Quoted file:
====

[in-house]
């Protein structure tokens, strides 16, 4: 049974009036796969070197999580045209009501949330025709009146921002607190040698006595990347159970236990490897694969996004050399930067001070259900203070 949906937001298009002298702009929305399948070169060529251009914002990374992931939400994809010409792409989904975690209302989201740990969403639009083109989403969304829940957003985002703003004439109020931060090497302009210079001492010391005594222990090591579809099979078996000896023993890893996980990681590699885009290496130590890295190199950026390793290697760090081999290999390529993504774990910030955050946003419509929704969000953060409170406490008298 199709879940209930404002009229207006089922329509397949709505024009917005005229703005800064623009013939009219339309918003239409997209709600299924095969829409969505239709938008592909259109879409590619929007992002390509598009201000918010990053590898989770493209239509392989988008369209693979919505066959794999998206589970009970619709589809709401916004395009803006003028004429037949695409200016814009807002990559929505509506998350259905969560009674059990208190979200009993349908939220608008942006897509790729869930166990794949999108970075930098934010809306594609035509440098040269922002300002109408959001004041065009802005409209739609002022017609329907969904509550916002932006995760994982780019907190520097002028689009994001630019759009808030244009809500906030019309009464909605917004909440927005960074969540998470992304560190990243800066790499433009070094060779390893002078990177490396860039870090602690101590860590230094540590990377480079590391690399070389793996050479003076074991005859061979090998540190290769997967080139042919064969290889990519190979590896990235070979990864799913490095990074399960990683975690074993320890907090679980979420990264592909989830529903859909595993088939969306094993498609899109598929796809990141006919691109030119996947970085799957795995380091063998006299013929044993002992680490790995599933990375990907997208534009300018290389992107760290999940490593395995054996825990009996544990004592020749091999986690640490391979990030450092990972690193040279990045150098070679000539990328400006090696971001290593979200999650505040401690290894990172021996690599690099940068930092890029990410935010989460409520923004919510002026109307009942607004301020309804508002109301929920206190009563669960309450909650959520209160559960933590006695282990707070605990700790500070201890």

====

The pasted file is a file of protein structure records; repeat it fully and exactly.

[in-house]
């Protein structure tokens, strides 16, 4: 049974009036796969070197999580045209009501949330025709009146921002607190040698006595990347159970236990490897694969996004050399930067001070259900203070 949906937001298009002298702009929305399948070169060529251009914002990374992931939400994809010409792409989904975690209302989201740990969403639009083109989403969304829940957003985002703003004439109020931060090497302009210079001492010391005594222990090591579809099979078996000896023993890893996980990681590699885009290496130590890295190199950026390793290697760090081999290999390529993504774990910030955050946003419509929704969000953060409170406490008298 199709879940209930404002009229207006089922329509397949709505024009917005005229703005800064623009013939009219339309918003239409997209709600299924095969829409969505239709938008592909259109879409590619929007992002390509598009201000918010990053590898989770493209239509392989988008369209693979919505066959794999998206589970009970619709589809709401916004395009803006003028004429037949695409200016814009807002990559929505509506998350259905969560009674059990208190979200009993349908939220608008942006897509790729869930166990794949999108970075930098934010809306594609035509440098040269922002300002109408959001004041065009802005409209739609002022017609329907969904509550916002932006995760994982780019907190520097002028689009994001630019759009808030244009809500906030019309009464909605917004909440927005960074969540998470992304560190990243800066790499433009070094060779390893002078990177490396860039870090602690101590860590230094540590990377480079590391690399070389793996050479003076074991005859061979090998540190290769997967080139042919064969290889990519190979590896990235070979990864799913490095990074399960990683975690074993320890907090679980979420990264592909989830529903859909595993088939969306094993498609899109598929796809990141006919691109030119996947970085799957795995380091063998006299013929044993002992680490790995599933990375990907997208534009300018290389992107760290999940490593395995054996825990009996544990004592020749091999986690640490391979990030450092990972690193040279990045150098070679000539990328400006090696971001290593979200999650505040401690290894990172021996690599690099940068930092890029990410935010989460409520923004919510002026109307009942607004301020309804508002109301929920206190009563669960309450909650959520209160559960933590006695282990707070605990700790500070201890």